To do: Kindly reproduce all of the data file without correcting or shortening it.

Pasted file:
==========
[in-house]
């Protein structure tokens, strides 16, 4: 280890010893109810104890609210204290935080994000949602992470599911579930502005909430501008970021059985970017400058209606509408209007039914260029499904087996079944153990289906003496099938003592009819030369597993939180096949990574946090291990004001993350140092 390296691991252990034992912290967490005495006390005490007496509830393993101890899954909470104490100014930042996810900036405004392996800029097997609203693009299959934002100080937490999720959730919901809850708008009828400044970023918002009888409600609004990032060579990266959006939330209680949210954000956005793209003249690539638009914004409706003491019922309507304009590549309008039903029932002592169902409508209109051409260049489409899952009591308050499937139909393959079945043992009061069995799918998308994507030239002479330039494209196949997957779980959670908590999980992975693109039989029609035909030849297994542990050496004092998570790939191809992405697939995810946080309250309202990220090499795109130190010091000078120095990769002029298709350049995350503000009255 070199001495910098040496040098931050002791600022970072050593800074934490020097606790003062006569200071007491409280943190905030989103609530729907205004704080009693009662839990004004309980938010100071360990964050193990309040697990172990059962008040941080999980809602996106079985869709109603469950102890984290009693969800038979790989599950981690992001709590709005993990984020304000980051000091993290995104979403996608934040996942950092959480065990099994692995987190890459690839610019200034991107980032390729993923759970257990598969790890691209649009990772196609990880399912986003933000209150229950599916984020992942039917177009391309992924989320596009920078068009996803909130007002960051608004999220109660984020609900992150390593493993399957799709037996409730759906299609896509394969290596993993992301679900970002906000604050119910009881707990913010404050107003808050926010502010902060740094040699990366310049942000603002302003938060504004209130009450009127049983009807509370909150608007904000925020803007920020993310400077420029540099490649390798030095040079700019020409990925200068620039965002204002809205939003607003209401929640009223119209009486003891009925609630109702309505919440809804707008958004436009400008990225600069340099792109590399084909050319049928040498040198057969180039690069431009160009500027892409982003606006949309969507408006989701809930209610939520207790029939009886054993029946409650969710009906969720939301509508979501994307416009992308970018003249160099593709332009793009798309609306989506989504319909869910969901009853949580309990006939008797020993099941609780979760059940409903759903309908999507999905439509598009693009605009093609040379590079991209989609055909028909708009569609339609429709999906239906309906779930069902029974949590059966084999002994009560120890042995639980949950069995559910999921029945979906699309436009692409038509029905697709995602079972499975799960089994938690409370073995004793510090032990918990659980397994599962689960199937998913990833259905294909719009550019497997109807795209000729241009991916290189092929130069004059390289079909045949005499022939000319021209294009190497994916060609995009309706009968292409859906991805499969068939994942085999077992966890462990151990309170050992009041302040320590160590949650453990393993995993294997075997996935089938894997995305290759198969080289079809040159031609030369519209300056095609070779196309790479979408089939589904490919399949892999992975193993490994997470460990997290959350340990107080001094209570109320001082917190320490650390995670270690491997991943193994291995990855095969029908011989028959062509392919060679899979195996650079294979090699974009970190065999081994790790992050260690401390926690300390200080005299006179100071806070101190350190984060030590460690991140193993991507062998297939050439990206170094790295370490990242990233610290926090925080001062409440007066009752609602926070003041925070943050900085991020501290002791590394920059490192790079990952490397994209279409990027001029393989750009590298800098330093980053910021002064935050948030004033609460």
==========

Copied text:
[in-house]
């Protein structure tokens, strides 16, 4: 280890010893109810104890609210204290935080994000949602992470599911579930502005909430501008970021059985970017400058209606509408209007039914260029499904087996079944153990289906003496099938003592009819030369597993939180096949990574946090291990004001993350140092 390296691991252990034992912290967490005495006390005490007496509830393993101890899954909470104490100014930042996810900036405004392996800029097997609203693009299959934002100080937490999720959730919901809850708008009828400044970023918002009888409600609004990032060579990266959006939330209680949210954000956005793209003249690539638009914004409706003491019922309507304009590549309008039903029932002592169902409508209109051409260049489409899952009591308050499937139909393959079945043992009061069995799918998308994507030239002479330039494209196949997957779980959670908590999980992975693109039989029609035909030849297994542990050496004092998570790939191809992405697939995810946080309250309202990220090499795109130190010091000078120095990769002029298709350049995350503000009255 070199001495910098040496040098931050002791600022970072050593800074934490020097606790003062006569200071007491409280943190905030989103609530729907205004704080009693009662839990004004309980938010100071360990964050193990309040697990172990059962008040941080999980809602996106079985869709109603469950102890984290009693969800038979790989599950981690992001709590709005993990984020304000980051000091993290995104979403996608934040996942950092959480065990099994692995987190890459690839610019200034991107980032390729993923759970257990598969790890691209649009990772196609990880399912986003933000209150229950599916984020992942039917177009391309992924989320596009920078068009996803909130007002960051608004999220109660984020609900992150390593493993399957799709037996409730759906299609896509394969290596993993992301679900970002906000604050119910009881707990913010404050107003808050926010502010902060740094040699990366310049942000603002302003938060504004209130009450009127049983009807509370909150608007904000925020803007920020993310400077420029540099490649390798030095040079700019020409990925200068620039965002204002809205939003607003209401929640009223119209009486003891009925609630109702309505919440809804707008958004436009400008990225600069340099792109590399084909050319049928040498040198057969180039690069431009160009500027892409982003606006949309969507408006989701809930209610939520207790029939009886054993029946409650969710009906969720939301509508979501994307416009992308970018003249160099593709332009793009798309609306989506989504319909869910969901009853949580309990006939008797020993099941609780979760059940409903759903309908999507999905439509598009693009605009093609040379590079991209989609055909028909708009569609339609429709999906239906309906779930069902029974949590059966084999002994009560120890042995639980949950069995559910999921029945979906699309436009692409038509029905697709995602079972499975799960089994938690409370073995004793510090032990918990659980397994599962689960199937998913990833259905294909719009550019497997109807795209000729241009991916290189092929130069004059390289079909045949005499022939000319021209294009190497994916060609995009309706009968292409859906991805499969068939994942085999077992966890462990151990309170050992009041302040320590160590949650453990393993995993294997075997996935089938894997995305290759198969080289079809040159031609030369519209300056095609070779196309790479979408089939589904490919399949892999992975193993490994997470460990997290959350340990107080001094209570109320001082917190320490650390995670270690491997991943193994291995990855095969029908011989028959062509392919060679899979195996650079294979090699974009970190065999081994790790992050260690401390926690300390200080005299006179100071806070101190350190984060030590460690991140193993991507062998297939050439990206170094790295370490990242990233610290926090925080001062409440007066009752609602926070003041925070943050900085991020501290002791590394920059490192790079990952490397994209279409990027001029393989750009590298800098330093980053910021002064935050948030004033609460």